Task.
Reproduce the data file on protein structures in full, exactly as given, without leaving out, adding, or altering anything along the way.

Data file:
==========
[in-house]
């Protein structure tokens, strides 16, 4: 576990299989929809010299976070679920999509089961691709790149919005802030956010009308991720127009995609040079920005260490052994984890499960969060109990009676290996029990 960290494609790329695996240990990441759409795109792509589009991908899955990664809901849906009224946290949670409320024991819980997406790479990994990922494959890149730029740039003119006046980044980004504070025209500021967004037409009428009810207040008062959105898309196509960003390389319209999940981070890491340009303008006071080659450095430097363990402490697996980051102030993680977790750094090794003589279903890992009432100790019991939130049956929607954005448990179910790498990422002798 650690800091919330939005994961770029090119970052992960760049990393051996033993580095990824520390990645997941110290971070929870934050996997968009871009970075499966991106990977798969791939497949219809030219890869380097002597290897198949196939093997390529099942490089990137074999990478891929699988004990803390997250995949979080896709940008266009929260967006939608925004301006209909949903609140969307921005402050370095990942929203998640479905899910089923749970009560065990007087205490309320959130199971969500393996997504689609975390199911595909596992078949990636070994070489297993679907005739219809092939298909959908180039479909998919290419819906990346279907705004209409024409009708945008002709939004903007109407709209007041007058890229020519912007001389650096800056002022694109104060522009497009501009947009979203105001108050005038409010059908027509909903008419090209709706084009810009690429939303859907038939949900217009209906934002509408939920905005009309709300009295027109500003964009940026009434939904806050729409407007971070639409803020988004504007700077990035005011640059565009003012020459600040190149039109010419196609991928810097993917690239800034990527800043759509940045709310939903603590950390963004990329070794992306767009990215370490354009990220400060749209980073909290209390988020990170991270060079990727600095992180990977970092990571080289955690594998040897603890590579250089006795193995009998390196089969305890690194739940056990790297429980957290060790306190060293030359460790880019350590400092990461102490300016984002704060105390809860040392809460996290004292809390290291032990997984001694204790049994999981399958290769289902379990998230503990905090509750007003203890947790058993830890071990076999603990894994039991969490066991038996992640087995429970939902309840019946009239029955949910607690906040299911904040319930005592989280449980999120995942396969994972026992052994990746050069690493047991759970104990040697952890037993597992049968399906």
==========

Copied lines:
[in-house]
């Protein structure tokens, strides 16, 4: 576990299989929809010299976070679920999509089961691709790149919005802030956010009308991720127009995609040079920005260490052994984890499960969060109990009676290996029990 960290494609790329695996240990990441759409795109792509589009991908899955990664809901849906009224946290949670409320024991819980997406790479990994990922494959890149730029740039003119006046980044980004504070025209500021967004037409009428009810207040008062959105898309196509960003390389319209999940981070890491340009303008006071080659450095430097363990402490697996980051102030993680977790750094090794003589279903890992009432100790019991939130049956929607954005448990179910790498990422002798 650690800091919330939005994961770029090119970052992960760049990393051996033993580095990824520390990645997941110290971070929870934050996997968009871009970075499966991106990977798969791939497949219809030219890869380097002597290897198949196939093997390529099942490089990137074999990478891929699988004990803390997250995949979080896709940008266009929260967006939608925004301006209909949903609140969307921005402050370095990942929203998640479905899910089923749970009560065990007087205490309320959130199971969500393996997504689609975390199911595909596992078949990636070994070489297993679907005739219809092939298909959908180039479909998919290419819906990346279907705004209409024409009708945008002709939004903007109407709209007041007058890229020519912007001389650096800056002022694109104060522009497009501009947009979203105001108050005038409010059908027509909903008419090209709706084009810009690429939303859907038939949900217009209906934002509408939920905005009309709300009295027109500003964009940026009434939904806050729409407007971070639409803020988004504007700077990035005011640059565009003012020459600040190149039109010419196609991928810097993917690239800034990527800043759509940045709310939903603590950390963004990329070794992306767009990215370490354009990220400060749209980073909290209390988020990170991270060079990727600095992180990977970092990571080289955690594998040897603890590579250089006795193995009998390196089969305890690194739940056990790297429980957290060790306190060293030359460790880019350590400092990461102490300016984002704060105390809860040392809460996290004292809390290291032990997984001694204790049994999981399958290769289902379990998230503990905090509750007003203890947790058993830890071990076999603990894994039991969490066991038996992640087995429970939902309840019946009239029955949910607690906040299911904040319930005592989280449980999120995942396969994972026992052994990746050069690493047991759970104990040697952890037993597992049968399906």